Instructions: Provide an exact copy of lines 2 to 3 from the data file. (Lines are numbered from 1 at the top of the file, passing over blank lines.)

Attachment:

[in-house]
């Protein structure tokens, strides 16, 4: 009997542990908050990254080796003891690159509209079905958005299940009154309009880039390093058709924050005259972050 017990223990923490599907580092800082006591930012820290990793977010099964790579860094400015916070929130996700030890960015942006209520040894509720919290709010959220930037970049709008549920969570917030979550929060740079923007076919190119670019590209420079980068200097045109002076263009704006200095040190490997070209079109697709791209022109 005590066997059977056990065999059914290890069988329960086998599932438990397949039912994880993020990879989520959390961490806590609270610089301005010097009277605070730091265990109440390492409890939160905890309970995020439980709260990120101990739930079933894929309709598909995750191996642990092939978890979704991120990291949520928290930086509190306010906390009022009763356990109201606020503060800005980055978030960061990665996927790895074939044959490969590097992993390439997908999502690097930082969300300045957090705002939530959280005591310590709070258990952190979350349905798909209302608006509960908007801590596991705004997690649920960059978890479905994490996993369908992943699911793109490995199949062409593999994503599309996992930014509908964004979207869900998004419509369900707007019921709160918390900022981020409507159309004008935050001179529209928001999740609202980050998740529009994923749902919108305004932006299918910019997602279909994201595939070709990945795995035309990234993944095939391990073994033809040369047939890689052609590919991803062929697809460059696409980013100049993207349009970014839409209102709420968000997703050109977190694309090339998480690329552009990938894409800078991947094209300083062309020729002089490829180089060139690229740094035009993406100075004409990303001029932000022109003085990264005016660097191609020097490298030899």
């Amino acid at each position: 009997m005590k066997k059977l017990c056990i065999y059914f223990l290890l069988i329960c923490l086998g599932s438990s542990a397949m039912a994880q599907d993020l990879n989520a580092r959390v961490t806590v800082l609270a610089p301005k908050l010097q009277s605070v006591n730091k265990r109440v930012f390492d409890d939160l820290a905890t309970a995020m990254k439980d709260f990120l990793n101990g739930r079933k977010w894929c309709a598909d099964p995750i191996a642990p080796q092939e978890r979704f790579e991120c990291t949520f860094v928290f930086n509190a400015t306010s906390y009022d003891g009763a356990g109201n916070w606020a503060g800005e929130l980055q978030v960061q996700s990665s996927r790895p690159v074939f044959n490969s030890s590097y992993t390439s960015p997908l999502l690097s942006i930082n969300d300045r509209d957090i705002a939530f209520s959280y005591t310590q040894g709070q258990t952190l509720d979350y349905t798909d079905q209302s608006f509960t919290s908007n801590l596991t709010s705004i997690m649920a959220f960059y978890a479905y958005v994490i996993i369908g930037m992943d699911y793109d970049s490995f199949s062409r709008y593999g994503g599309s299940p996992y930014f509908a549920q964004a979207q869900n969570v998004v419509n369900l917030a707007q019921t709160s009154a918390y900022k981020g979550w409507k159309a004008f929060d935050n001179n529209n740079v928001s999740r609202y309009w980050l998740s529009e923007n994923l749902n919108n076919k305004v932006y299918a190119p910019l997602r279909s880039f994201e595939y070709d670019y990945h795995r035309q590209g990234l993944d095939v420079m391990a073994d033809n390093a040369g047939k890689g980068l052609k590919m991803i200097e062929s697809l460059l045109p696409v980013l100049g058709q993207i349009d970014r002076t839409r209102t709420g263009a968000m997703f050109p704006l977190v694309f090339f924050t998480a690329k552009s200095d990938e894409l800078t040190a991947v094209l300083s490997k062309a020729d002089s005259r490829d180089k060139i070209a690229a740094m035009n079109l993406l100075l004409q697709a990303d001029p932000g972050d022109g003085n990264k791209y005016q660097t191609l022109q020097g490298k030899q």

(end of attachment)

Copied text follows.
């Protein structure tokens, strides 16, 4: 009997542990908050990254080796003891690159509209079905958005299940009154309009880039390093058709924050005259972050 017990223990923490599907580092800082006591930012820290990793977010099964790579860094400015916070929130996700030890960015942006209520040894509720919290709010959220930037970049709008549920969570917030979550929060740079923007076919190119670019590209420079980068200097045109002076263009704006200095040190490997070209079109697709791209022109 005590066997059977056990065999059914290890069988329960086998599932438990397949039912994880993020990879989520959390961490806590609270610089301005010097009277605070730091265990109440390492409890939160905890309970995020439980709260990120101990739930079933894929309709598909995750191996642990092939978890979704991120990291949520928290930086509190306010906390009022009763356990109201606020503060800005980055978030960061990665996927790895074939044959490969590097992993390439997908999502690097930082969300300045957090705002939530959280005591310590709070258990952190979350349905798909209302608006509960908007801590596991705004997690649920960059978890479905994490996993369908992943699911793109490995199949062409593999994503599309996992930014509908964004979207869900998004419509369900707007019921709160918390900022981020409507159309004008935050001179529209928001999740609202980050998740529009994923749902919108305004932006299918910019997602279909994201595939070709990945795995035309990234993944095939391990073994033809040369047939890689052609590919991803062929697809460059696409980013100049993207349009970014839409209102709420968000997703050109977190694309090339998480690329552009990938894409800078991947094209300083062309020729002089490829180089060139690229740094035009993406100075004409990303001029932000022109003085990264005016660097191609020097490298030899």
């Amino acid at each position: 009997m005590k066997k059977l017990c056990i065999y059914f223990l290890l069988i329960c923490l086998g599932s438990s542990a397949m039912a994880q599907d993020l990879n989520a580092r959390v961490t806590v800082l609270a610089p301005k908050l010097q009277s605070v006591n730091k265990r109440v930012f390492d409890d939160l820290a905890t309970a995020m990254k439980d709260f990120l990793n101990g739930r079933k977010w894929c309709a598909d099964p995750i191996a642990p080796q092939e978890r979704f790579e991120c990291t949520f860094v928290f930086n509190a400015t306010s906390y009022d003891g009763a356990g109201n916070w606020a503060g800005e929130l980055q978030v960061q996700s990665s996927r790895p690159v074939f044959n490969s030890s590097y992993t390439s960015p997908l999502l690097s942006i930082n969300d300045r509209d957090i705002a939530f209520s959280y005591t310590q040894g709070q258990t952190l509720d979350y349905t798909d079905q209302s608006f509960t919290s908007n801590l596991t709010s705004i997690m649920a959220f960059y978890a479905y958005v994490i996993i369908g930037m992943d699911y793109d970049s490995f199949s062409r709008y593999g994503g599309s299940p996992y930014f509908a549920q964004a979207q869900n969570v998004v419509n369900l917030a707007q019921t709160s009154a918390y900022k981020g979550w409507k159309a004008f929060d935050n001179n529209n740079v928001s999740r609202y309009w980050l998740s529009e923007n994923l749902n919108n076919k305004v932006y299918a190119p910019l997602r279909s880039f994201e595939y070709d670019y990945h795995r035309q590209g990234l993944d095939v420079m391990a073994d033809n390093a040369g047939k890689g980068l052609k590919m991803i200097e062929s697809l460059l045109p696409v980013l100049g058709q993207i349009d970014r002076t839409r209102t709420g263009a968000m997703f050109p704006l977190v694309f090339f924050t998480a690329k552009s200095d990938e894409l800078t040190a991947v094209l300083s490997k062309a020729d002089s005259r490829d180089k060139i070209a690229a740094m035009n079109l993406l100075l004409q697709a990303d001029p932000g972050d022109g003085n990264k791209y005016q660097t191609l022109q020097g490298k030899q």